Monday with Maureen: Healthy Food Choices

heart-health-foodsThanksgiving is right around the corner and unhealthy food is all around us! Last week’s workshop, The Gut & Brain Connection, gave a lot of information about choosing the right foods.
It’s time to listen to your body and make some healthy food choices!
Here are eight basic food choices that will help you get started:

1. Whole Grains (once a day) – This does not necessarily mean breads, crackers and pastas, even though they are fine form time to time, but on a daily basis, use whole grains such as Brown Rice (including short grain, medium, long, wild, basmati, and sweet brown rice), Millet, Oat Groats, and Pearled Barley. These foods in their whole form, not processed, have tremendous value nutritionally to heal the body and to promote healthy organ function. For example, Brown Rice supports healthy colon and digestion function. Millet supports healthy spleen and pancreatic function. Barley supports the breakdown of excess mucus and benefits gallbladder.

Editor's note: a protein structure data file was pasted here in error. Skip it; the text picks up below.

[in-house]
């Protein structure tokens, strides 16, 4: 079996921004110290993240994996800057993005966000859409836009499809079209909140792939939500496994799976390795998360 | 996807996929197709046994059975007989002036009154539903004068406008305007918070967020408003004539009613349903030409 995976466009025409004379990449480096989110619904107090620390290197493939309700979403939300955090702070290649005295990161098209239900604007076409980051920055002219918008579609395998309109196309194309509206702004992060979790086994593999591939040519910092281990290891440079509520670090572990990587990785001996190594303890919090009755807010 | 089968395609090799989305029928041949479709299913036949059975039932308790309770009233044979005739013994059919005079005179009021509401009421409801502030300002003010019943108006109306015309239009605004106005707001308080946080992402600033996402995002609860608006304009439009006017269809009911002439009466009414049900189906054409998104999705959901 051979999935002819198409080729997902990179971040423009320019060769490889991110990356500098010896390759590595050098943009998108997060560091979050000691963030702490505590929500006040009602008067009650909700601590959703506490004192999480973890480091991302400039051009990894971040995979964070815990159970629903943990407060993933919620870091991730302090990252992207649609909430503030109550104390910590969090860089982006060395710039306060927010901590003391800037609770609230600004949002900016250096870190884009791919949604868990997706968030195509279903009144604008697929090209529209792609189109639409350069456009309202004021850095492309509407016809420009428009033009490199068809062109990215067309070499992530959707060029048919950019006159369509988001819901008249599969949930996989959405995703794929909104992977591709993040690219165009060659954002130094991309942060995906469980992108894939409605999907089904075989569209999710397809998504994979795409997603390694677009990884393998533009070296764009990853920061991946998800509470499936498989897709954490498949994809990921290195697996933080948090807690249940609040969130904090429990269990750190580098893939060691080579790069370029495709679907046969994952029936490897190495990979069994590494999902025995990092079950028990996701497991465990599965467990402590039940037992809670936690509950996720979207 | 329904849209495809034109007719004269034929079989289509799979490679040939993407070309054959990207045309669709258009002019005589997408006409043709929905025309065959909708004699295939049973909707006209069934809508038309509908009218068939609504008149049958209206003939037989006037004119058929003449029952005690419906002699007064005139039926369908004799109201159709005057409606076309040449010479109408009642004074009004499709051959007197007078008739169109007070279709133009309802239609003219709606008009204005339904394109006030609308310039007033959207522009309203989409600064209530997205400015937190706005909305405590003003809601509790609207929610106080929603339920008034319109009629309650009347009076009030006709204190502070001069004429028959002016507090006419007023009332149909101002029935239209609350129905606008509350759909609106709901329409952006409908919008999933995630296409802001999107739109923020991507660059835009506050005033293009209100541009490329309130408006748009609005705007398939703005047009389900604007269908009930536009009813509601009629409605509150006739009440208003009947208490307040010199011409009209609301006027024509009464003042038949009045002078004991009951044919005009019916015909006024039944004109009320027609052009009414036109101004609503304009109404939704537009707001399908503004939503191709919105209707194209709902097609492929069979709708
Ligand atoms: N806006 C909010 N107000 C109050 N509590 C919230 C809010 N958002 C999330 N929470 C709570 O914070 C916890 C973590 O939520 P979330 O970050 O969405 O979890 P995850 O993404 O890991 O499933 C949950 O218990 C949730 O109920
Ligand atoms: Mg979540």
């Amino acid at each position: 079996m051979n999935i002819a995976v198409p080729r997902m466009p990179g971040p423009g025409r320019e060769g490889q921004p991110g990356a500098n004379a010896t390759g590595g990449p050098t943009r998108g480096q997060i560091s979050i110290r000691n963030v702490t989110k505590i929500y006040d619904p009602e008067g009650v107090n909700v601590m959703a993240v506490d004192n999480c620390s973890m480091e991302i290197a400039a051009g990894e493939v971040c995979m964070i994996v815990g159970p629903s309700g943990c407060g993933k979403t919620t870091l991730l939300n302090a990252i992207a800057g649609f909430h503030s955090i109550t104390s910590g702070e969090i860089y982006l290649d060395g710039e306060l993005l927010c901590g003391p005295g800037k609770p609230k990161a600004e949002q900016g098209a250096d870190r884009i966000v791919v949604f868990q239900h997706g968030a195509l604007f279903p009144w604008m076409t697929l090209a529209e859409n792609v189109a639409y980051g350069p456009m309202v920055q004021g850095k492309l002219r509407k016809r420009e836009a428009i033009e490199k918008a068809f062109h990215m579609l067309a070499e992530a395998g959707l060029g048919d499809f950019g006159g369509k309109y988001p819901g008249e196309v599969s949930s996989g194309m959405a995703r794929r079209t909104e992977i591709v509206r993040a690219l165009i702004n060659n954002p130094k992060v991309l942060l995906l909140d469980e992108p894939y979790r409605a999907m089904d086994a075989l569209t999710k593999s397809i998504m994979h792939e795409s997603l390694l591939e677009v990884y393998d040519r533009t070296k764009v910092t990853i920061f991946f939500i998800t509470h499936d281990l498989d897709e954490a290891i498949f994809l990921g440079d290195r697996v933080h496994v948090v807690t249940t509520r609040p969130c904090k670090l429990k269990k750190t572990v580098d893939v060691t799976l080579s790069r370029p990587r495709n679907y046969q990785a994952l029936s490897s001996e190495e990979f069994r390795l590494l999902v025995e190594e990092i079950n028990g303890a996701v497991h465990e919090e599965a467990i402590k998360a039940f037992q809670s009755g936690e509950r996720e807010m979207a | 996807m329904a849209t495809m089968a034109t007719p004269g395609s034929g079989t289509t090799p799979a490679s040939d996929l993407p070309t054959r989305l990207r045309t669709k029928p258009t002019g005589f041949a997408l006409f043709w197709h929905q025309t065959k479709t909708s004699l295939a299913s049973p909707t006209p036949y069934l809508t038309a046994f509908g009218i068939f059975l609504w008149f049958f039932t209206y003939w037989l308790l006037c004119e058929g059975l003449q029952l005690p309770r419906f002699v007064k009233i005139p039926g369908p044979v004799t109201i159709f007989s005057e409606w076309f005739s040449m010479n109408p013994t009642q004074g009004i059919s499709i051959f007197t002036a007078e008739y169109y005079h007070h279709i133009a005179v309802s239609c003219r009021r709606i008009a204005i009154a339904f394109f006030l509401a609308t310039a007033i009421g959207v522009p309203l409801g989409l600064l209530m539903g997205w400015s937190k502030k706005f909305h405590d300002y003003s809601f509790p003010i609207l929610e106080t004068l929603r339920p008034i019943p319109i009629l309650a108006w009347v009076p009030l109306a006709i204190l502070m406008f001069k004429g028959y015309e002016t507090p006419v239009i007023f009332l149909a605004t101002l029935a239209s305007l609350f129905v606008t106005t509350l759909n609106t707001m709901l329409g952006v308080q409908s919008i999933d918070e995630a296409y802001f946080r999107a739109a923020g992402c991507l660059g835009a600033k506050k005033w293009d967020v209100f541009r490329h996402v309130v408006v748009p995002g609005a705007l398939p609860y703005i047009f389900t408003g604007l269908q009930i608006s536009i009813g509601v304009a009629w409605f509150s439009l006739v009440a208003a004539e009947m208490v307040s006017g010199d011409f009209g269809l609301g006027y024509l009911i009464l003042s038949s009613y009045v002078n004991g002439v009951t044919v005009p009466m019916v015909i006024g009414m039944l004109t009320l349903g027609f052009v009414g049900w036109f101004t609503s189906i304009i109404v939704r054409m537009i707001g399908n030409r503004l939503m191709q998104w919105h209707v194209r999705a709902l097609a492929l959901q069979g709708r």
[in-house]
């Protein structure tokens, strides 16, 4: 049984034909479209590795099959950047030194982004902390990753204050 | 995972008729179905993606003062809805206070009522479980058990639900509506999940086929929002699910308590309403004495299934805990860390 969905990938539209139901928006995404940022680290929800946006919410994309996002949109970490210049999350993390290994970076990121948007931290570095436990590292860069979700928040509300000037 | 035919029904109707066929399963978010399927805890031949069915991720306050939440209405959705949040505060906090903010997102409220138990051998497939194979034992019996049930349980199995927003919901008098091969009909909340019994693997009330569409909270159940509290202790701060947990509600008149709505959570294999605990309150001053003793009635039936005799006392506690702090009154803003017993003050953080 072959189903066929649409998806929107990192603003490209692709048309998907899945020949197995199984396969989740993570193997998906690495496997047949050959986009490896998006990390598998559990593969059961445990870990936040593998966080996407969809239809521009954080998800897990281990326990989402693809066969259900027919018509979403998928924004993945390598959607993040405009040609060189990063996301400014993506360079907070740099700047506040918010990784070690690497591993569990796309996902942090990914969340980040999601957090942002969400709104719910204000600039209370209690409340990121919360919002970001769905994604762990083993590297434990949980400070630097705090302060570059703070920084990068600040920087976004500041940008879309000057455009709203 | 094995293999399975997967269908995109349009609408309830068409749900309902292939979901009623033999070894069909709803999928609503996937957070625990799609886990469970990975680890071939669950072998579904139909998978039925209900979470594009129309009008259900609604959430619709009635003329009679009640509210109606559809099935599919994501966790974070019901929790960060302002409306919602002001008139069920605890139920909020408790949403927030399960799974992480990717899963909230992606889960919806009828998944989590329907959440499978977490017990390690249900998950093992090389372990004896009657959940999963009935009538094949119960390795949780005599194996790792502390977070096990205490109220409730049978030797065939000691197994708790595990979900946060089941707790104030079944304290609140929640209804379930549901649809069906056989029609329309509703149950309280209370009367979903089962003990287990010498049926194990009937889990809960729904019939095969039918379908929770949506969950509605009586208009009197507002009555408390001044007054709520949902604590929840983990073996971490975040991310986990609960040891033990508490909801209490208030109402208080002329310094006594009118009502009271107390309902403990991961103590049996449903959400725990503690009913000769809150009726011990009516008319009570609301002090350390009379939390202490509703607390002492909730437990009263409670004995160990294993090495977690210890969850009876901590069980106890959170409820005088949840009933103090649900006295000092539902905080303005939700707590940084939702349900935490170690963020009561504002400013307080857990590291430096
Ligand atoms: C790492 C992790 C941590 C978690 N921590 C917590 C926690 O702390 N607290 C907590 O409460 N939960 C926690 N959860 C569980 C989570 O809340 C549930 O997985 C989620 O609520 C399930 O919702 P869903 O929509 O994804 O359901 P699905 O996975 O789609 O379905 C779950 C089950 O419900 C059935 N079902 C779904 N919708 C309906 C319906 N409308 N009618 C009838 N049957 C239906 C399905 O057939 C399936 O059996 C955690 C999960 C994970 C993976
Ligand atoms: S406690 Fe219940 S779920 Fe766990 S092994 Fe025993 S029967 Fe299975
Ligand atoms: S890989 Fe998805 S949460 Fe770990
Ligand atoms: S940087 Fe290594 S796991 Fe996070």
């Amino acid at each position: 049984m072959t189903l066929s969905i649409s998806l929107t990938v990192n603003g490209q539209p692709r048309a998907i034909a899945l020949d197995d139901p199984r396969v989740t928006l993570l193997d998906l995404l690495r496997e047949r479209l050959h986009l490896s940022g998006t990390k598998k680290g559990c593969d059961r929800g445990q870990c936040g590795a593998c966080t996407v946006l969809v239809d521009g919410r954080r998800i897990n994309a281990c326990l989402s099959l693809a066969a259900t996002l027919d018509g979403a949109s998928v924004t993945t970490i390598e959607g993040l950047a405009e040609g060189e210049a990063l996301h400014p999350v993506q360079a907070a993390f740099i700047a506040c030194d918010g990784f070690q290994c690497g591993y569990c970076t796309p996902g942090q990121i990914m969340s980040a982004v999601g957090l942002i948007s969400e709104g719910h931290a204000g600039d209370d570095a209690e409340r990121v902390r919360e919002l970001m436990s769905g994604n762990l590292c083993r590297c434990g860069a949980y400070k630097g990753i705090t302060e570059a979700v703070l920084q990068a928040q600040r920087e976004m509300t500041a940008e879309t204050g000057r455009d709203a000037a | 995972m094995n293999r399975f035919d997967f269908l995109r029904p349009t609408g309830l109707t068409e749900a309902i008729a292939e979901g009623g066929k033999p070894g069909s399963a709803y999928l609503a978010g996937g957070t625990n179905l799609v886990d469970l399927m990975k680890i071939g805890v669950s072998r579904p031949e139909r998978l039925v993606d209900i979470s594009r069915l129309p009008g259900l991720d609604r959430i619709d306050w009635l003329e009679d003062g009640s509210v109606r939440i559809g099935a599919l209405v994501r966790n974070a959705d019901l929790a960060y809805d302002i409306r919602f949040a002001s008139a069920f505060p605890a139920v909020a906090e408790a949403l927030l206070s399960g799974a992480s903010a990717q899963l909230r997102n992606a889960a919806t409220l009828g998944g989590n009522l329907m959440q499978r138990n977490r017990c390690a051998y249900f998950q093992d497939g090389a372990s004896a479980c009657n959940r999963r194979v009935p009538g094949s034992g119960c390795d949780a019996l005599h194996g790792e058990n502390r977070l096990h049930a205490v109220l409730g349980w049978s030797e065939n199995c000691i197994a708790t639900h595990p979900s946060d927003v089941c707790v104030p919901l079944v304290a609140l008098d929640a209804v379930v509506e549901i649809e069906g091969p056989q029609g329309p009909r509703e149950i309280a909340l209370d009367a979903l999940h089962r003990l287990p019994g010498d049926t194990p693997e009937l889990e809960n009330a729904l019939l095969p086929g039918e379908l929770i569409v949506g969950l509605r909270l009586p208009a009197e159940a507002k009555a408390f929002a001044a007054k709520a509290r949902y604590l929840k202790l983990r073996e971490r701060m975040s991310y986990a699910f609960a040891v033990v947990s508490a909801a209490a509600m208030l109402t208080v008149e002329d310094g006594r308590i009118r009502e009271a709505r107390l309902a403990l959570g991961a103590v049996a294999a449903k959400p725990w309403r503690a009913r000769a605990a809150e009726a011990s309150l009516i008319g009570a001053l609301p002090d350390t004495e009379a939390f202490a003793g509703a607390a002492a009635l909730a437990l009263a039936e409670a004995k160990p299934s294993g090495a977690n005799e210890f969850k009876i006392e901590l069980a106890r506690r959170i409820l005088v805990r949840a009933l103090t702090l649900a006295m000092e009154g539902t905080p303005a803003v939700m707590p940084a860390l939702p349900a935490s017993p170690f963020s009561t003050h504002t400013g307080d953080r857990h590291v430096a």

2. Sea Vegetables are a wonderful source of digestible le minerals which are easily utilized and absorbed by our bodies. Start with Wakame (best used in soups), Kombu (best used in beans), and Hijiki (best used in stir fries). They are excellent detoxifiers and good sources of calcium.

3. Vegetables are a good source of vitamins as well as creating vitality in our lives. Avoid Night Shade vegetables for pain and inflammation. The most common ones are tomatoes, potatoes, peppers and eggplant.

4. Fish, Beans, Tofu and Tempeh to replace foods such as Chicken, Beef and Pork for protein.

5. Use good quality oils: Sesame oil, Olive oil, Flaxseed oil (raw only). Avoid Canola oil (highly toxic).

6. Eat miso soup daily. It is preferable that it is the first thing you eat in the morning Miso is a fermented soybean paste that is rich in beneficial bacteria and digestive enzymes. It is highly alkalizing to the blood and to the entire digestive tract.

7. Use kuzu as an alternative thickening agent, as opposed to corn starch. It is from the root of the vine knows as Kudzu and has many medicinal qualities that support intestinal health.

8. Use Umeboshi, a salty pickled plum, to settle and support digestion and aid in maintaining an alkaline blood quality.

-Compliments of Virginia Harper,

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